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bargaining councils

Employees do sometimes lay frivolous and vexatious claims against employers at the CCMA.  However, employees who do so may be ordered to pay the employer's legal costs. Even so, the employer should not give employees easy claims by failing to behave legally and responsively; and should definitely not underestimate the importance of preparing a response - even if the employees claims are spurious.

This week Ivan Israelstam explains why employers get into - expensive - difficulties at the Commission for Conciliation Mediation and Arbitration, or bargaining councils by incorrectly using fixed-term contracts. Why does this happen, and what should employers take into account to ensure that they can defend their actions if a dispute is lodged against them?

Ivan Israelstam expresses the opinion that labour laws are restrictive and that although the intention is to help employees, the effect is to increase unemployment.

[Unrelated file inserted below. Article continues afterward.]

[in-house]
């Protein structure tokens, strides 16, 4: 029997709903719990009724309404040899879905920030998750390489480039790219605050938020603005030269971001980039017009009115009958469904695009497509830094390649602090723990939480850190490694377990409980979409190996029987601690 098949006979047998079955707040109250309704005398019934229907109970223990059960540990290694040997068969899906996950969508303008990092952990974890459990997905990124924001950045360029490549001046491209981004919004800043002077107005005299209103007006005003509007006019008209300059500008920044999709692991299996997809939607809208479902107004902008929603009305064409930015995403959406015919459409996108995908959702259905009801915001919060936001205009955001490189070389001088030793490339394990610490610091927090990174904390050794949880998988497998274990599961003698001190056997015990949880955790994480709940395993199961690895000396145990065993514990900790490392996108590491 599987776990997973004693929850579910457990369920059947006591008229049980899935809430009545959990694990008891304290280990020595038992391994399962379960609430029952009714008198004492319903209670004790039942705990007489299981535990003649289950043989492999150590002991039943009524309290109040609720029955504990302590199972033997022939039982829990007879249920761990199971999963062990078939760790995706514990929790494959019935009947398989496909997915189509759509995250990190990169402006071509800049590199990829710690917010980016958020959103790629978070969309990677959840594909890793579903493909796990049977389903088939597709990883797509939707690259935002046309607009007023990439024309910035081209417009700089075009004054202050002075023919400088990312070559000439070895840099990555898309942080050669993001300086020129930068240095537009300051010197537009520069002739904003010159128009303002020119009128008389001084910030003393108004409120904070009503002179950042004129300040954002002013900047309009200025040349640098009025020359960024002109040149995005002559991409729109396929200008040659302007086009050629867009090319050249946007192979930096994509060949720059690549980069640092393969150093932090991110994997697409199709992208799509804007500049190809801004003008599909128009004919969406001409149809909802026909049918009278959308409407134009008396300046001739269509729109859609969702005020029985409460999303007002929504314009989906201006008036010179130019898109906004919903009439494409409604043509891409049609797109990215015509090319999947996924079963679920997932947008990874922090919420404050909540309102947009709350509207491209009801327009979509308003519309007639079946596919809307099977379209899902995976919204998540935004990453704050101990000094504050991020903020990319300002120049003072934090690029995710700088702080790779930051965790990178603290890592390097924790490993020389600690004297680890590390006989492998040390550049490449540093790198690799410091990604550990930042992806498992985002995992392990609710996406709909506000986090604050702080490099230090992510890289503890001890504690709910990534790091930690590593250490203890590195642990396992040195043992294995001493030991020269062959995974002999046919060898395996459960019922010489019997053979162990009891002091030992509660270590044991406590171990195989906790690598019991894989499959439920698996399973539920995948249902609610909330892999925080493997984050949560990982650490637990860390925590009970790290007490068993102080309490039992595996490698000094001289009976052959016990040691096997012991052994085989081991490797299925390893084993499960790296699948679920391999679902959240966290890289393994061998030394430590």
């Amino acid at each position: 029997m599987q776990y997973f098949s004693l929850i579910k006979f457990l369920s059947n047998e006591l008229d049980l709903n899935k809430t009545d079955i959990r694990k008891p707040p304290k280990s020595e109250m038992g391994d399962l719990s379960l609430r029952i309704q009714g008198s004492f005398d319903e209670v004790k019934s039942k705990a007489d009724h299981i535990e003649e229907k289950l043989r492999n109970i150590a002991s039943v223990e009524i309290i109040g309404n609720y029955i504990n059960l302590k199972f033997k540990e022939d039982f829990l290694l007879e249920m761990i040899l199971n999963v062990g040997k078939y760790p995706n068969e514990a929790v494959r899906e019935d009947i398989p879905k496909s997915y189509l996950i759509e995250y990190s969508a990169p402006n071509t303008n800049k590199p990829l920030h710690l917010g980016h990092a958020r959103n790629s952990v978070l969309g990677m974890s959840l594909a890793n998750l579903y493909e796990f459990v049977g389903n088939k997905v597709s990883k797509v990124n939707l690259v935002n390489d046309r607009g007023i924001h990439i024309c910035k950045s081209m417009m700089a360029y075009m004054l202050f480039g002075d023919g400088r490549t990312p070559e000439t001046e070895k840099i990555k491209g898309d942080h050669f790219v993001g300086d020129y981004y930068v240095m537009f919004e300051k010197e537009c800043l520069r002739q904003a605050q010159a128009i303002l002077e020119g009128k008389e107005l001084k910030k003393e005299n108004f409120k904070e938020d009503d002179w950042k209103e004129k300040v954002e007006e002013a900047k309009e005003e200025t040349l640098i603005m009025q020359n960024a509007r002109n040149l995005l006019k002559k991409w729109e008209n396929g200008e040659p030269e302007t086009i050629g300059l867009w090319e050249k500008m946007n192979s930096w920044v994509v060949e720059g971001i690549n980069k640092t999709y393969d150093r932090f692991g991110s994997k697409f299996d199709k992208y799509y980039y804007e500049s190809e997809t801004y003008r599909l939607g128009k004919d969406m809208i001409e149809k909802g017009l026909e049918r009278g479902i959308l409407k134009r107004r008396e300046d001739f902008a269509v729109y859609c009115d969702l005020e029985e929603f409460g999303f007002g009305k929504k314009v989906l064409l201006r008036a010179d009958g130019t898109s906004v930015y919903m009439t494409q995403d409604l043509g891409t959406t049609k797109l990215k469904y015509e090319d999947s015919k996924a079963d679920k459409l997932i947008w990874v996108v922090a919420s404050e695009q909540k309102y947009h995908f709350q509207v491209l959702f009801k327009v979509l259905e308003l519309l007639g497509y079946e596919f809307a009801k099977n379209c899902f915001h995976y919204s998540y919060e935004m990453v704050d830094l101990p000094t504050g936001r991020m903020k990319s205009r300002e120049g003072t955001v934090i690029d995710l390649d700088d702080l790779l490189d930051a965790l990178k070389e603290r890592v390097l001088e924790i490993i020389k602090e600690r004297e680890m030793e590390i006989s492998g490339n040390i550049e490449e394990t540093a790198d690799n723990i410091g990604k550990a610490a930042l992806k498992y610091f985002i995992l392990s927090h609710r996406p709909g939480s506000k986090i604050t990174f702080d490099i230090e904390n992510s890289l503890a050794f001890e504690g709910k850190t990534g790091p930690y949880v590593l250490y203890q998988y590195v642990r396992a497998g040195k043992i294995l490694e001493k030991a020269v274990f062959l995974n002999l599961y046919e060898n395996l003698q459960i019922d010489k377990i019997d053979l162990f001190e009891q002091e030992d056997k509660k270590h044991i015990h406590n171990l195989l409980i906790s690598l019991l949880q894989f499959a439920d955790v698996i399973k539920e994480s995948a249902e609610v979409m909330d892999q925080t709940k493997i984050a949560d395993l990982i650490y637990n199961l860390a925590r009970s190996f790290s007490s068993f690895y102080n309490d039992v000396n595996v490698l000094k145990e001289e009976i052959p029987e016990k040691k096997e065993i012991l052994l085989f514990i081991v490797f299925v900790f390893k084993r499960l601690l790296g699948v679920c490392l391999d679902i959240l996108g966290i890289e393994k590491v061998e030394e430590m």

This week Ivan Israelstam points out that the CCMA and bargaining councils do have the jurisdiction to decide upon retrenchment disputes, if there is a failure to agree at conciliation. This arises from the amendments to the Labour Relations Act in 2002. It is critical that employers follow a fair procedure and not simply go ahead with retrenchments without engaging in a fair consultation process.  

Ivan Israelstam

It is often very difficult for employers to provide sufficient proof to the CCMA or bargaining council commissioner that the employee is guilty of the misconduct for which he was dismissed. The employer has the full onus (legal responsibility) of proving that the dismissal is fair. Employers often believe that video or camera footage will provide sufficient evidence for a dismissal. This week Ivan Israelstam explains the complexities involved in using this technology in disciplinary hearings.

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